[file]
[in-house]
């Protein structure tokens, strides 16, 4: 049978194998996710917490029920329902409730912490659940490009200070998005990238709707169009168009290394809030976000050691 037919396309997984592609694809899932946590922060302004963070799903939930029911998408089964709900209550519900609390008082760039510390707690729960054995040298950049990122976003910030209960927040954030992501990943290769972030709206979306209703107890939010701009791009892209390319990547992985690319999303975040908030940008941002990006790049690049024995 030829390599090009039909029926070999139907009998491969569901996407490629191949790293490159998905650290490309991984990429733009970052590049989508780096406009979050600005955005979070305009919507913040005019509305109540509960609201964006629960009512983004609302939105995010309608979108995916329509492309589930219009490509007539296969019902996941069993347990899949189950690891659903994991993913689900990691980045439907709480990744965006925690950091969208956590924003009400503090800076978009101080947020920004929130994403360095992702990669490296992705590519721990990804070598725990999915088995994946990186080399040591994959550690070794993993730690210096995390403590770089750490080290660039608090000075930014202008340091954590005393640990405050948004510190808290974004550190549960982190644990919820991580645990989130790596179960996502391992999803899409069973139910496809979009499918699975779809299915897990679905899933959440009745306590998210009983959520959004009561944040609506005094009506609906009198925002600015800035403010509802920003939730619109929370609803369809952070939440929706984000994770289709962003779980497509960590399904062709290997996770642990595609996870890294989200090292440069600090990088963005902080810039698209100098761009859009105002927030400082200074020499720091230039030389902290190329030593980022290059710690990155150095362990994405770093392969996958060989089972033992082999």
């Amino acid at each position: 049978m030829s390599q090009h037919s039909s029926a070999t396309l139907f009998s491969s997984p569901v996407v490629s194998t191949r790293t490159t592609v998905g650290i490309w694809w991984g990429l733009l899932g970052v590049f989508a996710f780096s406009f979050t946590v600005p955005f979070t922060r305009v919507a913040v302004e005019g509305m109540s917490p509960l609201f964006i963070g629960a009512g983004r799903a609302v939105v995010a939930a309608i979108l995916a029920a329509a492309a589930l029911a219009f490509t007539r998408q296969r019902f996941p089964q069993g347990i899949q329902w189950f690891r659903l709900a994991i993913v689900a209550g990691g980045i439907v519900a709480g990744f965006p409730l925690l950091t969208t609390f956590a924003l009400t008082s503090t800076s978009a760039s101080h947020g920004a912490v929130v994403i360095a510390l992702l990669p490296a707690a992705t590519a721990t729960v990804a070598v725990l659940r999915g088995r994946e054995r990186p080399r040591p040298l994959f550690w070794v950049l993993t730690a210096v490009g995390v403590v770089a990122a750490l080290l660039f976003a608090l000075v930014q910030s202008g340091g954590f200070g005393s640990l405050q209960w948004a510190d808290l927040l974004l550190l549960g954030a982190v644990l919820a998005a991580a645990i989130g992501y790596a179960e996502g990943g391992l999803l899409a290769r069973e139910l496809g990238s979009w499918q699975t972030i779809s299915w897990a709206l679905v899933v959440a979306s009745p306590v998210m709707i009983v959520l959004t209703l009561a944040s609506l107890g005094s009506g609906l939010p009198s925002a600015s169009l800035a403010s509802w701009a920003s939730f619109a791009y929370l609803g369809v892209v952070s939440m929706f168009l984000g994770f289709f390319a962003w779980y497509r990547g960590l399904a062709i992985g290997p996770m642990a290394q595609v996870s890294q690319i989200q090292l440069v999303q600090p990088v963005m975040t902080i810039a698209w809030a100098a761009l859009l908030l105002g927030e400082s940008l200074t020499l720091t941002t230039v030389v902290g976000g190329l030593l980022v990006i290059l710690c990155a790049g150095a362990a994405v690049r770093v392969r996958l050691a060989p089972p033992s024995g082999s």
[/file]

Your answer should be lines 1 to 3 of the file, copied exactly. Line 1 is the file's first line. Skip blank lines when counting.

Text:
[in-house]
């Protein structure tokens, strides 16, 4: 049978194998996710917490029920329902409730912490659940490009200070998005990238709707169009168009290394809030976000050691 037919396309997984592609694809899932946590922060302004963070799903939930029911998408089964709900209550519900609390008082760039510390707690729960054995040298950049990122976003910030209960927040954030992501990943290769972030709206979306209703107890939010701009791009892209390319990547992985690319999303975040908030940008941002990006790049690049024995 030829390599090009039909029926070999139907009998491969569901996407490629191949790293490159998905650290490309991984990429733009970052590049989508780096406009979050600005955005979070305009919507913040005019509305109540509960609201964006629960009512983004609302939105995010309608979108995916329509492309589930219009490509007539296969019902996941069993347990899949189950690891659903994991993913689900990691980045439907709480990744965006925690950091969208956590924003009400503090800076978009101080947020920004929130994403360095992702990669490296992705590519721990990804070598725990999915088995994946990186080399040591994959550690070794993993730690210096995390403590770089750490080290660039608090000075930014202008340091954590005393640990405050948004510190808290974004550190549960982190644990919820991580645990989130790596179960996502391992999803899409069973139910496809979009499918699975779809299915897990679905899933959440009745306590998210009983959520959004009561944040609506005094009506609906009198925002600015800035403010509802920003939730619109929370609803369809952070939440929706984000994770289709962003779980497509960590399904062709290997996770642990595609996870890294989200090292440069600090990088963005902080810039698209100098761009859009105002927030400082200074020499720091230039030389902290190329030593980022290059710690990155150095362990994405770093392969996958060989089972033992082999």
């Amino acid at each position: 049978m030829s390599q090009h037919s039909s029926a070999t396309l139907f009998s491969s997984p569901v996407v490629s194998t191949r790293t490159t592609v998905g650290i490309w694809w991984g990429l733009l899932g970052v590049f989508a996710f780096s406009f979050t946590v600005p955005f979070t922060r305009v919507a913040v302004e005019g509305m109540s917490p509960l609201f964006i963070g629960a009512g983004r799903a609302v939105v995010a939930a309608i979108l995916a029920a329509a492309a589930l029911a219009f490509t007539r998408q296969r019902f996941p089964q069993g347990i899949q329902w189950f690891r659903l709900a994991i993913v689900a209550g990691g980045i439907v519900a709480g990744f965006p409730l925690l950091t969208t609390f956590a924003l009400t008082s503090t800076s978009a760039s101080h947020g920004a912490v929130v994403i360095a510390l992702l990669p490296a707690a992705t590519a721990t729960v990804a070598v725990l659940r999915g088995r994946e054995r990186p080399r040591p040298l994959f550690w070794v950049l993993t730690a210096v490009g995390v403590v770089a990122a750490l080290l660039f976003a608090l000075v930014q910030s202008g340091g954590f200070g005393s640990l405050q209960w948004a510190d808290l927040l974004l550190l549960g954030a982190v644990l919820a998005a991580a645990i989130g992501y790596a179960e996502g990943g391992l999803l899409a290769r069973e139910l496809g990238s979009w499918q699975t972030i779809s299915w897990a709206l679905v899933v959440a979306s009745p306590v998210m709707i009983v959520l959004t209703l009561a944040s609506l107890g005094s009506g609906l939010p009198s925002a600015s169009l800035a403010s509802w701009a920003s939730f619109a791009y929370l609803g369809v892209v952070s939440m929706f168009l984000g994770f289709f390319a962003w779980y497509r990547g960590l399904a062709i992985g290997p996770m642990a290394q595609v996870s890294q690319i989200q090292l440069v999303q600090p990088v963005m975040t902080i810039a698209w809030a100098a761009l859009l908030l105002g927030e400082s940008l200074t020499l720091t941002t230039v030389v902290g976000g190329l030593l980022v990006i290059l710690c990155a790049g150095a362990a994405v690049r770093v392969r996958l050691a060989p089972p033992s024995g082999s």